Date: Mon, 15 Dec 1997 22:39:25 -0500

From: Alan Baragona baragonasa[AT SYMBOL GOES HERE]VAX.VMI.EDU

Subject: Re: 'Mudville"

As far as I can tell, Thayer had no connection to Kansas. He went from

Massachusetts directly to San Francisco, then traveled around Europe

reporting for Hearst, then settled in San Francisco and wrote "Casey at

the Bat." Though Gardner's annotation is to the poem, the reference to

"Centerville," which isn't mentioned in "Casey," makes me think he might

be locating Mudville in Kansas to fit William Schuman's opera _The

Mighty Casey_ rather than Thayer's original. Thayer denied that there

was any real-life model for Casey, so there needn't be a real-life model

for Mudville. Of course, he might have seen the name on a map of Kansas

in the 1880's and thought it was funny and suitable. But I would agree

that in all likelihood he made up the name as a generic description of a

19th-century American hick town that could be in the mid-West, New

England, or California. It is, after all, "A Ballad of the Republic."

Gregory {Greg} Downing wrote:

At 09:24 PM 12/15/97 -0500, you (Alan Baragona baragonasa[AT SYMBOL GOES HERE]VAX.VMI.EDU ) wrote:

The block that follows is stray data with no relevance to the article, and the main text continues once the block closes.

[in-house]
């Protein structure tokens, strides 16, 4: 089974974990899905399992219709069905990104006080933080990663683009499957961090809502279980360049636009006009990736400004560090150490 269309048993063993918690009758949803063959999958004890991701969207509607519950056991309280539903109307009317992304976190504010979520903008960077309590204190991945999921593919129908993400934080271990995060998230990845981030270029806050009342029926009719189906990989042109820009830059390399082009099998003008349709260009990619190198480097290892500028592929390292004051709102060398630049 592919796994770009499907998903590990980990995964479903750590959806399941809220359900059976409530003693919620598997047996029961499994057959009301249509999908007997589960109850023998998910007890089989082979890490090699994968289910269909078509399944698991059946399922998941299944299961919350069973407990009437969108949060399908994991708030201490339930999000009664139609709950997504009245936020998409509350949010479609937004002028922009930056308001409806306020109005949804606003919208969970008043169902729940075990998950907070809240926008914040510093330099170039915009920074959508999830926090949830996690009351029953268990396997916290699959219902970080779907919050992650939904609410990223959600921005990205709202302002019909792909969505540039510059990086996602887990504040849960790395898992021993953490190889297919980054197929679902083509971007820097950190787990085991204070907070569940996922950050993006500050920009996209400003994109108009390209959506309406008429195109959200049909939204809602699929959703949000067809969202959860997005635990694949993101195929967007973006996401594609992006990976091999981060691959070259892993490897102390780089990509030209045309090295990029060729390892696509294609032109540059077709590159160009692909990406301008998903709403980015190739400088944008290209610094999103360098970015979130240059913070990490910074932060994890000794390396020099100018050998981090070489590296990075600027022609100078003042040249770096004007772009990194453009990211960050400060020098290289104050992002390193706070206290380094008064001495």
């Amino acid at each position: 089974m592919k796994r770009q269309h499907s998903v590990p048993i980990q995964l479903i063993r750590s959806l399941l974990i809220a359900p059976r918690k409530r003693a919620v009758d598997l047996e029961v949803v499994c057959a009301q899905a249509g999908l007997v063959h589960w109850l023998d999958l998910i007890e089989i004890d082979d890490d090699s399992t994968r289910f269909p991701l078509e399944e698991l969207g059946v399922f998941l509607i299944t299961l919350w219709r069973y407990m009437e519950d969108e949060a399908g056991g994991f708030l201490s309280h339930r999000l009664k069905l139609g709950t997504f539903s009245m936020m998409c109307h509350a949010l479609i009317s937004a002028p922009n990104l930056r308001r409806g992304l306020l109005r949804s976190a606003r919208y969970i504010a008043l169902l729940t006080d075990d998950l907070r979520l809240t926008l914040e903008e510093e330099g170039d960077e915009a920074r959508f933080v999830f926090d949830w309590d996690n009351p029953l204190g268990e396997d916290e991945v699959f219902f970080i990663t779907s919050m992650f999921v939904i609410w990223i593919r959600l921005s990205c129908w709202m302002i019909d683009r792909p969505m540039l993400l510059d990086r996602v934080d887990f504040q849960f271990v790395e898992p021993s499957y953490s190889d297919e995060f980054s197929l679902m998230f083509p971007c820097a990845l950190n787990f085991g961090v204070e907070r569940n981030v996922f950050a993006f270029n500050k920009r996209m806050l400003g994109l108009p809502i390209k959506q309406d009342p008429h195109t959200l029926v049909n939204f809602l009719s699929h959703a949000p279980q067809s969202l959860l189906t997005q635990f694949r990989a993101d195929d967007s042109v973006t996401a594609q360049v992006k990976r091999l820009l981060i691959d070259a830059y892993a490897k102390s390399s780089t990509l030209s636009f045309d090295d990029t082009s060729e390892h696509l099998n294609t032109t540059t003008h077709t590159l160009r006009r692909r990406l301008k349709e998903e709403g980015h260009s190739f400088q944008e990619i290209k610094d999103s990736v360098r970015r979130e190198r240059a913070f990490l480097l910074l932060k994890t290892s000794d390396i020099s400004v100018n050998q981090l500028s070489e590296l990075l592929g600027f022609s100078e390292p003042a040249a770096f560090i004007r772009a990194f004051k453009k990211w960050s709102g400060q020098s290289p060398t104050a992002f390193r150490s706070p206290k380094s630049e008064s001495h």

However, Martin Gardner's _Annotated Casey at the Bat_ has the


"In 1887, the year of the immortal game, Mudville was a farming village

near the east border of Anderson County, Kansas, about sixty miles

southeast of Topeka. It was on the south bank of Polecat Creek, seven

miles west of where Centerville, in Linn County, is still located.

Neither Mudville nor the creek exist today."

I must admit, though, that the rest of Gardner's note makes me wonder if

this account is serious. He continues "The poignant story of why and

how Mudville faded from the map is told by Grantland Rice in his poem,

'Mudville's Fate.'" And then Gardner recounts the story of the poem as

if it were historically accurate, even though it mentions Casey and his

wife and 8 children.

I too would be somewhat skeptical, since this is the type of situation in

which I have often seen the drive to identify a "real" place when it is

deliberately generic and fictional. Is there anything about the poem in

question that seems to demand a particular historical location? It's the

story of a guy who thinks he's a big shot, and (acting cavalierly) strikes

out at the big moment in the game. When did Thayer have information about or

an association with Kansas?